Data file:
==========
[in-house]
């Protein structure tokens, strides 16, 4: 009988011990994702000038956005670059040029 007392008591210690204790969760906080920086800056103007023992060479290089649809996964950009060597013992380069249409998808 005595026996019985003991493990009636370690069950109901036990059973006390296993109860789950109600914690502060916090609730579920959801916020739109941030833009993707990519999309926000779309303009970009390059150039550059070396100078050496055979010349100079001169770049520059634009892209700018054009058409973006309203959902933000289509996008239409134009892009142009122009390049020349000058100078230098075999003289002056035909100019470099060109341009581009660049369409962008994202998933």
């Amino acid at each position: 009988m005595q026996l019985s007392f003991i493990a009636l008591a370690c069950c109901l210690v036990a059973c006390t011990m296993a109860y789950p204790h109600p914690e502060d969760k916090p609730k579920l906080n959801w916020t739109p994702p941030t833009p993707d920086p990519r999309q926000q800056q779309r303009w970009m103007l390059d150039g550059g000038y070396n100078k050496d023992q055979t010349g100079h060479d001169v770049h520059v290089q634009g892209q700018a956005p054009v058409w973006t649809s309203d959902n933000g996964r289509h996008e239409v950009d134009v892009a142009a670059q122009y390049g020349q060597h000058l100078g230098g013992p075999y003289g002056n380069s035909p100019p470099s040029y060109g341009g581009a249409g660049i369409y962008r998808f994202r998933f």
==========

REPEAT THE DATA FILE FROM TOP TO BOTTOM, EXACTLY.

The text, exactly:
[in-house]
């Protein structure tokens, strides 16, 4: 009988011990994702000038956005670059040029 007392008591210690204790969760906080920086800056103007023992060479290089649809996964950009060597013992380069249409998808 005595026996019985003991493990009636370690069950109901036990059973006390296993109860789950109600914690502060916090609730579920959801916020739109941030833009993707990519999309926000779309303009970009390059150039550059070396100078050496055979010349100079001169770049520059634009892209700018054009058409973006309203959902933000289509996008239409134009892009142009122009390049020349000058100078230098075999003289002056035909100019470099060109341009581009660049369409962008994202998933």
């Amino acid at each position: 009988m005595q026996l019985s007392f003991i493990a009636l008591a370690c069950c109901l210690v036990a059973c006390t011990m296993a109860y789950p204790h109600p914690e502060d969760k916090p609730k579920l906080n959801w916020t739109p994702p941030t833009p993707d920086p990519r999309q926000q800056q779309r303009w970009m103007l390059d150039g550059g000038y070396n100078k050496d023992q055979t010349g100079h060479d001169v770049h520059v290089q634009g892209q700018a956005p054009v058409w973006t649809s309203d959902n933000g996964r289509h996008e239409v950009d134009v892009a142009a670059q122009y390049g020349q060597h000058l100078g230098g013992p075999y003289g002056n380069s035909p100019p470099s040029y060109g341009g581009a249409g660049i369409y962008r998808f994202r998933f």